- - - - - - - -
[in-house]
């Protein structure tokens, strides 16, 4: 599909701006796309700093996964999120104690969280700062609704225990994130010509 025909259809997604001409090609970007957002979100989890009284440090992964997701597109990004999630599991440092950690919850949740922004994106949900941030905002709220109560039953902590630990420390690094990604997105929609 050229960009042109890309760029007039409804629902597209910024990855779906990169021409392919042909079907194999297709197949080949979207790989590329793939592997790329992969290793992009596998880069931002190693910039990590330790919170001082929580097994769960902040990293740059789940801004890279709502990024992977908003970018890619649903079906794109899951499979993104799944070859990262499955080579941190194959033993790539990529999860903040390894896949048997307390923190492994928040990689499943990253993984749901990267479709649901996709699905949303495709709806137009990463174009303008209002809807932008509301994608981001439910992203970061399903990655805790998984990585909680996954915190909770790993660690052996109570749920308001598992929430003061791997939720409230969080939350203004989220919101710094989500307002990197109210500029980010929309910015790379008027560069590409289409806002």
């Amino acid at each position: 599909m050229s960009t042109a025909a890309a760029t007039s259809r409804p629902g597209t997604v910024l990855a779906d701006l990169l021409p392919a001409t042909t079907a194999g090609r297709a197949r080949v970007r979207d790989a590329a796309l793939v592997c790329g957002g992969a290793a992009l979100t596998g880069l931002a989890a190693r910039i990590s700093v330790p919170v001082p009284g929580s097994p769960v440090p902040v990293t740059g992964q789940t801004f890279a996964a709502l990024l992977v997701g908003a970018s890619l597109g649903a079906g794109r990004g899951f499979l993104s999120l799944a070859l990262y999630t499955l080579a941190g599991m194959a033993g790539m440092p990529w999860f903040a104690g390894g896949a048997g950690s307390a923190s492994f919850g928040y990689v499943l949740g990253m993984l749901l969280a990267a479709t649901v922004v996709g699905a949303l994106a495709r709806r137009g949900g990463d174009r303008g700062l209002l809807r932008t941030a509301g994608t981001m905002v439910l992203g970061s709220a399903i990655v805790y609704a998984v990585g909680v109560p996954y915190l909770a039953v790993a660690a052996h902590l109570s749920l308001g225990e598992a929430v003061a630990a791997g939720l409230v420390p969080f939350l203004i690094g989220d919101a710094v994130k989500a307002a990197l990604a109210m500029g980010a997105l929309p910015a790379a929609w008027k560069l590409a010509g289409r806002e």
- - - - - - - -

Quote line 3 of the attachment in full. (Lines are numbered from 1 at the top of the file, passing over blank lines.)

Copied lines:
């Amino acid at each position: 599909m050229s960009t042109a025909a890309a760029t007039s259809r409804p629902g597209t997604v910024l990855a779906d701006l990169l021409p392919a001409t042909t079907a194999g090609r297709a197949r080949v970007r979207d790989a590329a796309l793939v592997c790329g957002g992969a290793a992009l979100t596998g880069l931002a989890a190693r910039i990590s700093v330790p919170v001082p009284g929580s097994p769960v440090p902040v990293t740059g992964q789940t801004f890279a996964a709502l990024l992977v997701g908003a970018s890619l597109g649903a079906g794109r990004g899951f499979l993104s999120l799944a070859l990262y999630t499955l080579a941190g599991m194959a033993g790539m440092p990529w999860f903040a104690g390894g896949a048997g950690s307390a923190s492994f919850g928040y990689v499943l949740g990253m993984l749901l969280a990267a479709t649901v922004v996709g699905a949303l994106a495709r709806r137009g949900g990463d174009r303008g700062l209002l809807r932008t941030a509301g994608t981001m905002v439910l992203g970061s709220a399903i990655v805790y609704a998984v990585g909680v109560p996954y915190l909770a039953v790993a660690a052996h902590l109570s749920l308001g225990e598992a929430v003061a630990a791997g939720l409230v420390p969080f939350l203004i690094g989220d919101a710094v994130k989500a307002a990197l990604a109210m500029g980010a997105l929309p910015a790379a929609w008027k560069l590409a010509g289409r806002e």